Nine-year-old Antonio Smith was gunned down on a concrete slab a few feet away from the railroad tracks that have long served as the dividing line between rival gangs in the Greater Grand Crossing neighborhood known as Pocket Town.
How a fourth-grader who played peewee football and loved to dance to Chris Brown songs ended up there with fatal bullet wounds in his chest, back and hand is not clear.
But the tragic murder of another child in the city has left a community mourning, parents seeking answers, and a nation once again wondering what's going on in Chicago.
“He just didn't make it,” Brandi Murry, said Thursday at her home, a few blocks from where her son was fatally shot a day earlier. “I'm praying for the whole city right now. I don't want no other parent to ever go through this. I feel your pain. It's bad, and it hurts so much.”
Law enforcement sources said a dispute between two factions of the Gangster Disciples — one dubbed Pocket Town and another Sircon City — recently flared up in the neighborhood. Police said Antonio was not in a gang, but would not rule out the possibility that he might have been the intended target. Police were still looking into how he ended up behind the apartment building in the 1200 block of East 71st Street.
At least four spent shell casings were found in the yard near where Antonio was shot, suggesting that the gunman likely opened fire from inside the yard, a law enforcement source said.
As of Thursday night, there had been no arrests, and no description of a suspect had been released.
Some residents guessed that Antonio, who moved to the neighborhood from Englewood with his mother only a few months ago, might not have known about the gang boundaries and could simply have been in the wrong place when gunfire erupted.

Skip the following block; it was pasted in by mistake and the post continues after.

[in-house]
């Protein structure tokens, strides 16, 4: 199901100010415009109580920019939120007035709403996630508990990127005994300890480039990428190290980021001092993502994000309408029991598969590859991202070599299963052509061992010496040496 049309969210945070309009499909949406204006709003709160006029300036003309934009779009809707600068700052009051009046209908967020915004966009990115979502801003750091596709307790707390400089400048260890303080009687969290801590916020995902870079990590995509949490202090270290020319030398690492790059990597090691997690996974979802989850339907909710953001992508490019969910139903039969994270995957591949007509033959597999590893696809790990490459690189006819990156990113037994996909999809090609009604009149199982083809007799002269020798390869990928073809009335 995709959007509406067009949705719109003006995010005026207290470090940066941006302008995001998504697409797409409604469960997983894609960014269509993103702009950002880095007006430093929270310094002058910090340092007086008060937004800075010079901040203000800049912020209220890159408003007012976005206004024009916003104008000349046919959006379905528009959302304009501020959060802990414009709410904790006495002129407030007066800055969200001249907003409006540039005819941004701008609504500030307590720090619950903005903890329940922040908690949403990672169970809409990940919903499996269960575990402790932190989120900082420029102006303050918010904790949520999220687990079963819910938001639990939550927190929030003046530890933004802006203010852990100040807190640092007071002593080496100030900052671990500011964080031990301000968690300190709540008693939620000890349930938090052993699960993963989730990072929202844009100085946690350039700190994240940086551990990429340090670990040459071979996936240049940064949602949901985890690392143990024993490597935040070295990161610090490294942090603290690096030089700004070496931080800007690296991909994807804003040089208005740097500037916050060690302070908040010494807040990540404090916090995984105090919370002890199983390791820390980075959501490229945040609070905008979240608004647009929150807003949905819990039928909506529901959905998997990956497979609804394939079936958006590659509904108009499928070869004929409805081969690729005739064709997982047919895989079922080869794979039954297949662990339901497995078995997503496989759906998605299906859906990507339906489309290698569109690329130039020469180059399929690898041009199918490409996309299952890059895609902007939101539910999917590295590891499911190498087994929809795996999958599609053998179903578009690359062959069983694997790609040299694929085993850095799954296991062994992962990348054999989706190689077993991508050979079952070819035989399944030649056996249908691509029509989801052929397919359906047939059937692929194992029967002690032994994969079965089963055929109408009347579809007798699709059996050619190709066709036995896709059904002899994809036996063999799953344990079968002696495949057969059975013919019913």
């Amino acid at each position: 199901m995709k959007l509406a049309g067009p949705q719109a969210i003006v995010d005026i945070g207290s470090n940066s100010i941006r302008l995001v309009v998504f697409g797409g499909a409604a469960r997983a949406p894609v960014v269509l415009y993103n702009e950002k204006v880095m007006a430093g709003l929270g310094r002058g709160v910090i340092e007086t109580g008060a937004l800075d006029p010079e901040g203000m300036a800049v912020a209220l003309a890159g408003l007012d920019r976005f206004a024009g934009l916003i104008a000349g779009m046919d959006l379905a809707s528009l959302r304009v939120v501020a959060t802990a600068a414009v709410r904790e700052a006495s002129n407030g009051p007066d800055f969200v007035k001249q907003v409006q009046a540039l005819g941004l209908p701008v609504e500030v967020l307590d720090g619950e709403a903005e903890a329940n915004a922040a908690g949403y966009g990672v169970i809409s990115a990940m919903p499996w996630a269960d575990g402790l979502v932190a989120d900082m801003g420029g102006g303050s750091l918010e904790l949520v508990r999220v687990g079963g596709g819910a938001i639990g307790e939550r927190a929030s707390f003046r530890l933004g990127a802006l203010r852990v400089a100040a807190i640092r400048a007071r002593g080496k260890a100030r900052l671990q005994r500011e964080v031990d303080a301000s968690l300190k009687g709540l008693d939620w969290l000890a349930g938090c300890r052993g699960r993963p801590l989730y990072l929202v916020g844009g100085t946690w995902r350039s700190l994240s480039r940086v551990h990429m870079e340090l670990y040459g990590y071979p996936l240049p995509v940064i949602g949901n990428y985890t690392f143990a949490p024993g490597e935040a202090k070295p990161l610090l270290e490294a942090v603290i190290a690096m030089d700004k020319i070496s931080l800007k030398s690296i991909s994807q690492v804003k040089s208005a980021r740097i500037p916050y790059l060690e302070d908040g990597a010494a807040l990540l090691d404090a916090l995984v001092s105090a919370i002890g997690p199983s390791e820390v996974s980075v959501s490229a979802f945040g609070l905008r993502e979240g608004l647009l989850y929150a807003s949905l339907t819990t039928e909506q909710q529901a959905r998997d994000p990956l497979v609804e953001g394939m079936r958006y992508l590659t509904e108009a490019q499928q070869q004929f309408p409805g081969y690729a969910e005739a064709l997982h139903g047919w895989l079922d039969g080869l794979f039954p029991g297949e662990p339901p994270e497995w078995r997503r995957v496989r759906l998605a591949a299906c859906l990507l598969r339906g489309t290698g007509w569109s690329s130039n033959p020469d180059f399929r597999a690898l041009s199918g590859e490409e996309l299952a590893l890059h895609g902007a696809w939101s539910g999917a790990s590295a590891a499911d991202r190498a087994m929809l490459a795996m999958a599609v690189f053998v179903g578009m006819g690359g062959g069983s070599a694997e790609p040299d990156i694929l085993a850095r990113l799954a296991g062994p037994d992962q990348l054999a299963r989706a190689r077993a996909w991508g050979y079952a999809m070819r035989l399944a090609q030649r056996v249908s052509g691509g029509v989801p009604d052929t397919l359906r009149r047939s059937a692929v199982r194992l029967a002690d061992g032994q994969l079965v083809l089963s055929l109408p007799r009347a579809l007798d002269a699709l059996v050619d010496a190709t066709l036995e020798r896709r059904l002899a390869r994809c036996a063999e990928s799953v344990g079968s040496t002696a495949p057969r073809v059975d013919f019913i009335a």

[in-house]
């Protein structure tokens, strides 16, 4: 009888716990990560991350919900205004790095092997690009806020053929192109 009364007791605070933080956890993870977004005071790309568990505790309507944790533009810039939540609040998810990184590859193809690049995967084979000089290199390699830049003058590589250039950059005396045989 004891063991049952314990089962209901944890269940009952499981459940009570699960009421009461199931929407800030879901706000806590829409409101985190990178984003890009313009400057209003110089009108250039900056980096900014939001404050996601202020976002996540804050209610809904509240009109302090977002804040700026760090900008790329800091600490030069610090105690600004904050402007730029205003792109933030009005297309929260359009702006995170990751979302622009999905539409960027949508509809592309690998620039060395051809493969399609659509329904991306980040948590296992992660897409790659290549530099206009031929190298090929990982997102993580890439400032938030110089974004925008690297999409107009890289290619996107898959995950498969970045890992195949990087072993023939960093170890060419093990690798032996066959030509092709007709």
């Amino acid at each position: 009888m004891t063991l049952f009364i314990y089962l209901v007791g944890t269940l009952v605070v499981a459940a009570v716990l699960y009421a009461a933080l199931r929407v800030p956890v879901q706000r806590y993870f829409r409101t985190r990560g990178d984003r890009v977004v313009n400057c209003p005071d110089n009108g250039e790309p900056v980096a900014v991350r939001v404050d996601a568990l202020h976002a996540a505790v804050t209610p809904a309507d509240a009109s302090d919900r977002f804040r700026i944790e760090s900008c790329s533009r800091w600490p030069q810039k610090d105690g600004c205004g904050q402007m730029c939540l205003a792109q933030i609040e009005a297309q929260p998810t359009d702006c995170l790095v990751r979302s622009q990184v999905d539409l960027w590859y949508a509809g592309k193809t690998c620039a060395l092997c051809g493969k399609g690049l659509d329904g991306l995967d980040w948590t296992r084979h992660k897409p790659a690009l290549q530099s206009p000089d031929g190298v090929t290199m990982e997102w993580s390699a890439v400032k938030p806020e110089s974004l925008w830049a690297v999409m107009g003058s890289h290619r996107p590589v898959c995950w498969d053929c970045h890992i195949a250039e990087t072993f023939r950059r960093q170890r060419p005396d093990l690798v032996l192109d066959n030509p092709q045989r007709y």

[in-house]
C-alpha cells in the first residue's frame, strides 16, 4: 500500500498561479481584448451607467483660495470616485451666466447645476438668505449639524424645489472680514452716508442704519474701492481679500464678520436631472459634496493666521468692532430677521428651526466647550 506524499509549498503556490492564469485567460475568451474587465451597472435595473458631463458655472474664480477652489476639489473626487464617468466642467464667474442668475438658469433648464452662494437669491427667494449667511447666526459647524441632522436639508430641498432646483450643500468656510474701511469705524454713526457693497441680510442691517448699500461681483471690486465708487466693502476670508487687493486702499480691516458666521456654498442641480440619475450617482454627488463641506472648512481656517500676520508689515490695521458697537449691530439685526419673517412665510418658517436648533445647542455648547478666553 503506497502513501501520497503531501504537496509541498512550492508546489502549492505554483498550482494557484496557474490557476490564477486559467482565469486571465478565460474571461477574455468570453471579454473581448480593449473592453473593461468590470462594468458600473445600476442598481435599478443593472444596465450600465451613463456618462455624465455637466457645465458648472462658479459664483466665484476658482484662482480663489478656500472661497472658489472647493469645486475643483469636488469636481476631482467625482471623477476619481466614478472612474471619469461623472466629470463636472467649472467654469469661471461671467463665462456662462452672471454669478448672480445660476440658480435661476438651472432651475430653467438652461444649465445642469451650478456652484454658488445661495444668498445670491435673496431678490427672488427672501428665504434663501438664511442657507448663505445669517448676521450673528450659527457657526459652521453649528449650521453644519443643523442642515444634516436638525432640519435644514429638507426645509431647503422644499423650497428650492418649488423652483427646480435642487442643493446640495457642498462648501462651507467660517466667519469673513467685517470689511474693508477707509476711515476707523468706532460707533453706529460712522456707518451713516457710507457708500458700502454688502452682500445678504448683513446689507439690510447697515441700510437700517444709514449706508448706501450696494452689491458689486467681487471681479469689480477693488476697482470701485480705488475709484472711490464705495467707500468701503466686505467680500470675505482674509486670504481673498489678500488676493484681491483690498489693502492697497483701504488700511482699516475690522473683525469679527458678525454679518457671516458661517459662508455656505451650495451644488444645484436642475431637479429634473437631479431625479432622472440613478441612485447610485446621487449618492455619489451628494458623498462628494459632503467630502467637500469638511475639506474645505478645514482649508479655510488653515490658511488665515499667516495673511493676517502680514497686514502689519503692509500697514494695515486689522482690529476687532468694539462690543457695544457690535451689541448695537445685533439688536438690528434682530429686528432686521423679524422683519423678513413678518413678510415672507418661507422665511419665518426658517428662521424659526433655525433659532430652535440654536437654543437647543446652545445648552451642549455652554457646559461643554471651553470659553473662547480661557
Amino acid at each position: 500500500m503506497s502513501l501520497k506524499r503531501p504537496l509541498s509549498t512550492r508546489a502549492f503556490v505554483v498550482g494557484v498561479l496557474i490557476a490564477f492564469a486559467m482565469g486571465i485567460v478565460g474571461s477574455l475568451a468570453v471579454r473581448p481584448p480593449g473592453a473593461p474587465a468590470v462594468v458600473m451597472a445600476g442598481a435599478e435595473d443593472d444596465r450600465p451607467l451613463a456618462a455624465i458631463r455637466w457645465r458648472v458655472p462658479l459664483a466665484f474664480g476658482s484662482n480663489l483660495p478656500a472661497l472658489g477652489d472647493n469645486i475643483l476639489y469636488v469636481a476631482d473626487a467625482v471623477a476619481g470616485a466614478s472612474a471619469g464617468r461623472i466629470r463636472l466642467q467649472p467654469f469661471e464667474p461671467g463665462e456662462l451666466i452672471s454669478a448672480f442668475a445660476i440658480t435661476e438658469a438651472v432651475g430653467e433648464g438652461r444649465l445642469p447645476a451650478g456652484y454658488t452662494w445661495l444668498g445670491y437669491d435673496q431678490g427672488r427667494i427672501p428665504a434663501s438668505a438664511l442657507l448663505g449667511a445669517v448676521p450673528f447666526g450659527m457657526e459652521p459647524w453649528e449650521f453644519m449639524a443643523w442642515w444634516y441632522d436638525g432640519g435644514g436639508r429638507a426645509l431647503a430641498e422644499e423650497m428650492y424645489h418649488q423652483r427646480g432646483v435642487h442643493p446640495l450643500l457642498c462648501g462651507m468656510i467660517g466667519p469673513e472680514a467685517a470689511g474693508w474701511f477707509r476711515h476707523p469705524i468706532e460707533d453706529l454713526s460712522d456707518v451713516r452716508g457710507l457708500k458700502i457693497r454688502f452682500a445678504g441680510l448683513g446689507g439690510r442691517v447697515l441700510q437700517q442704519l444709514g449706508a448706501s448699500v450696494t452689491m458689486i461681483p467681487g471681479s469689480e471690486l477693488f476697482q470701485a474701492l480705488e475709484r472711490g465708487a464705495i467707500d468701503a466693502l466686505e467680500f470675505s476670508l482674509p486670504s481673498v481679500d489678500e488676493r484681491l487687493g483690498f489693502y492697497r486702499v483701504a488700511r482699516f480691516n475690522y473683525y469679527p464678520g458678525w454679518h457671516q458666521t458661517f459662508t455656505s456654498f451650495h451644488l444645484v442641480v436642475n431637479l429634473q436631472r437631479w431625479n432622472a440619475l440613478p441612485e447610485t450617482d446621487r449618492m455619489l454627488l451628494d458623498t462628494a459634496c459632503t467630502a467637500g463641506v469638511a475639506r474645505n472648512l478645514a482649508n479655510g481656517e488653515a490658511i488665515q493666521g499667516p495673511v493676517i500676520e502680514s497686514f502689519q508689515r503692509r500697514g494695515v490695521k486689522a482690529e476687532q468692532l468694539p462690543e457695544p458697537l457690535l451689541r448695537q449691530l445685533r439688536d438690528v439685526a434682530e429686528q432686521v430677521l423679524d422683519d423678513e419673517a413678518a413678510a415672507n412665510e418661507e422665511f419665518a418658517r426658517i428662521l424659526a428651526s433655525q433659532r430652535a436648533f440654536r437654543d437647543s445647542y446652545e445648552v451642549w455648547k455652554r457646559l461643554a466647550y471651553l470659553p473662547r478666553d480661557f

Murry, 34, could not bring herself to walk into the backyard where her son was found.
“I wanted to know where he took his last breath,” Murry said. “I am numb.”
Antonio lived with his mother, 13-year-old sister and an older brother in an apartment in the 1100 block of east 73rd Street. According to Murry, Antonio had run out of the house not long before the shooting. “I know he was a little upset with me. He was in trouble. He asked me for something, and I told him no,” she said.
She began looking for him on the way home from work because “I didn't want my son to go outside like that. He was never outside like that.” When she got home from work, officers were waiting for her, she said. She showed them a picture of her son, and they told her he was at Comer Children's Hospital, where he died an hour after being shot.
Antonio's stepfather Kawada Hodges, 39, led reporters to the backyard and pointed to the spot where he was told his son had been shot. Hodges said he believed that his stepson had been walking near the viaduct when gunfire rang out. The boy, he thinks, started running and the space between the houses leading to the backyard was the first escape he saw.
My close family call me Mimi, you will too. A 53 year old black female with many thoughts and opinions. I am vocal and passionate. I was raised old school and am proud to know most children that I had any influence over are carrying on the right way. 'Please, Thank You, Yes Ma'am, No Sir'. Divorced a couple times and no children of my own. I have lived a full and diverse life. Well educated and very liberal a Baptist raised in the church. I hope my posts, information, and opinions in my blog inspire you to open up a conversation. Pass along the usually hidden unheard of and unknown facts of how life is being lived today. Welcome to my thoughts....